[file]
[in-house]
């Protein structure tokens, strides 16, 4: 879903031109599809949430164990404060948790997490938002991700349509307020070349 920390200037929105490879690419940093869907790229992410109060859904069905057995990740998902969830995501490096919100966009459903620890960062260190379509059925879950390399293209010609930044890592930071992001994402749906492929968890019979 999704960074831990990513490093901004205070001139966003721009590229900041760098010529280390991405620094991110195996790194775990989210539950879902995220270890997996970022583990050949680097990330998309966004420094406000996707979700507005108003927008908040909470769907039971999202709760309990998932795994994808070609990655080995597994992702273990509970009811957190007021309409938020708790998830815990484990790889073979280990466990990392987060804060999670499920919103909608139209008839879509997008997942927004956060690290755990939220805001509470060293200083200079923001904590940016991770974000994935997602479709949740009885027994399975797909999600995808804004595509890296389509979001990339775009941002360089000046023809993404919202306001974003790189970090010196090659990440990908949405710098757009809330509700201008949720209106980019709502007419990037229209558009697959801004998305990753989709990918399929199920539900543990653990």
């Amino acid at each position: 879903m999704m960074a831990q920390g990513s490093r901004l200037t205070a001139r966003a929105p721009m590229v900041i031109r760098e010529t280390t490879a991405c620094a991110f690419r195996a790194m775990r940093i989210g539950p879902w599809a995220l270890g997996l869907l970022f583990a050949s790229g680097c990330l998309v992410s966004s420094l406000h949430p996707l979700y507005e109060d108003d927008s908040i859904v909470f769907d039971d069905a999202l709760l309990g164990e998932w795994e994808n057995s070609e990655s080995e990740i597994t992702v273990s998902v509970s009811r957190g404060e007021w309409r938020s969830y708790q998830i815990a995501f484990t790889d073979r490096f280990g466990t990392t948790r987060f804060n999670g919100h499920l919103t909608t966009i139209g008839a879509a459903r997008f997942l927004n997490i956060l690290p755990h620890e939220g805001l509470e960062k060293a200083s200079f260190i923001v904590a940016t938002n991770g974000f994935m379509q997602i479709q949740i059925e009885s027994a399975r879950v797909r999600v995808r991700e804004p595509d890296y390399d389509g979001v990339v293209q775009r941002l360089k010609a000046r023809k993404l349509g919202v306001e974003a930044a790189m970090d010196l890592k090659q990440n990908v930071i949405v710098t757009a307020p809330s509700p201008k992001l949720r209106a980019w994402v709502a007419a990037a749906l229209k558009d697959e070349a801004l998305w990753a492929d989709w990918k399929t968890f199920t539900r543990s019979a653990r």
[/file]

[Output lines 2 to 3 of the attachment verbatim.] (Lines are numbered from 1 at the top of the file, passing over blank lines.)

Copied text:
């Protein structure tokens, strides 16, 4: 879903031109599809949430164990404060948790997490938002991700349509307020070349 920390200037929105490879690419940093869907790229992410109060859904069905057995990740998902969830995501490096919100966009459903620890960062260190379509059925879950390399293209010609930044890592930071992001994402749906492929968890019979 999704960074831990990513490093901004205070001139966003721009590229900041760098010529280390991405620094991110195996790194775990989210539950879902995220270890997996970022583990050949680097990330998309966004420094406000996707979700507005108003927008908040909470769907039971999202709760309990998932795994994808070609990655080995597994992702273990509970009811957190007021309409938020708790998830815990484990790889073979280990466990990392987060804060999670499920919103909608139209008839879509997008997942927004956060690290755990939220805001509470060293200083200079923001904590940016991770974000994935997602479709949740009885027994399975797909999600995808804004595509890296389509979001990339775009941002360089000046023809993404919202306001974003790189970090010196090659990440990908949405710098757009809330509700201008949720209106980019709502007419990037229209558009697959801004998305990753989709990918399929199920539900543990653990």
């Amino acid at each position: 879903m999704m960074a831990q920390g990513s490093r901004l200037t205070a001139r966003a929105p721009m590229v900041i031109r760098e010529t280390t490879a991405c620094a991110f690419r195996a790194m775990r940093i989210g539950p879902w599809a995220l270890g997996l869907l970022f583990a050949s790229g680097c990330l998309v992410s966004s420094l406000h949430p996707l979700y507005e109060d108003d927008s908040i859904v909470f769907d039971d069905a999202l709760l309990g164990e998932w795994e994808n057995s070609e990655s080995e990740i597994t992702v273990s998902v509970s009811r957190g404060e007021w309409r938020s969830y708790q998830i815990a995501f484990t790889d073979r490096f280990g466990t990392t948790r987060f804060n999670g919100h499920l919103t909608t966009i139209g008839a879509a459903r997008f997942l927004n997490i956060l690290p755990h620890e939220g805001l509470e960062k060293a200083s200079f260190i923001v904590a940016t938002n991770g974000f994935m379509q997602i479709q949740i059925e009885s027994a399975r879950v797909r999600v995808r991700e804004p595509d890296y390399d389509g979001v990339v293209q775009r941002l360089k010609a000046r023809k993404l349509g919202v306001e974003a930044a790189m970090d010196l890592k090659q990440n990908v930071i949405v710098t757009a307020p809330s509700p201008k992001l949720r209106a980019w994402v709502a007419a990037a749906l229209k558009d697959e070349a801004l998305w990753a492929d989709w990918k399929t968890f199920t539900r543990s019979a653990r």